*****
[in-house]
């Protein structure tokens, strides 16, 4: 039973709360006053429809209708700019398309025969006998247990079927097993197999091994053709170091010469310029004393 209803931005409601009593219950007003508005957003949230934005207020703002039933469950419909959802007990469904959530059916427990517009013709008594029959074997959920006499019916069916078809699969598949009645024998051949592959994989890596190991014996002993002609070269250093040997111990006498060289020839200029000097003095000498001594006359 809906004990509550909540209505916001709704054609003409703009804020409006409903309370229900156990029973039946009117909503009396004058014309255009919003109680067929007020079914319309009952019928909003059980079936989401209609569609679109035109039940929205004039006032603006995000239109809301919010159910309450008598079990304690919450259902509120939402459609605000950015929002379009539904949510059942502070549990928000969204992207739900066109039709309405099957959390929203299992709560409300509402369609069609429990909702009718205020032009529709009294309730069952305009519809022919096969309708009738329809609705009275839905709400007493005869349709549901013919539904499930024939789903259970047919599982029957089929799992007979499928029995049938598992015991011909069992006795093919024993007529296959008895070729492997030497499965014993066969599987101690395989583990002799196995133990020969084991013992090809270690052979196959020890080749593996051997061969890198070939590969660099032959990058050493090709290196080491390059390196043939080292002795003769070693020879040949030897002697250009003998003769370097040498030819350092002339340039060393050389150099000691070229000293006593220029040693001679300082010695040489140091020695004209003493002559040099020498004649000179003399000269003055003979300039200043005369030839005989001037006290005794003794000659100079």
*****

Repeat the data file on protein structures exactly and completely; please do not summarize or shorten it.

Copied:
[in-house]
């Protein structure tokens, strides 16, 4: 039973709360006053429809209708700019398309025969006998247990079927097993197999091994053709170091010469310029004393 209803931005409601009593219950007003508005957003949230934005207020703002039933469950419909959802007990469904959530059916427990517009013709008594029959074997959920006499019916069916078809699969598949009645024998051949592959994989890596190991014996002993002609070269250093040997111990006498060289020839200029000097003095000498001594006359 809906004990509550909540209505916001709704054609003409703009804020409006409903309370229900156990029973039946009117909503009396004058014309255009919003109680067929007020079914319309009952019928909003059980079936989401209609569609679109035109039940929205004039006032603006995000239109809301919010159910309450008598079990304690919450259902509120939402459609605000950015929002379009539904949510059942502070549990928000969204992207739900066109039709309405099957959390929203299992709560409300509402369609069609429990909702009718205020032009529709009294309730069952305009519809022919096969309708009738329809609705009275839905709400007493005869349709549901013919539904499930024939789903259970047919599982029957089929799992007979499928029995049938598992015991011909069992006795093919024993007529296959008895070729492997030497499965014993066969599987101690395989583990002799196995133990020969084991013992090809270690052979196959020890080749593996051997061969890198070939590969660099032959990058050493090709290196080491390059390196043939080292002795003769070693020879040949030897002697250009003998003769370097040498030819350092002339340039060393050389150099000691070229000293006593220029040693001679300082010695040489140091020695004209003493002559040099020498004649000179003399000269003055003979300039200043005369030839005989001037006290005794003794000659100079």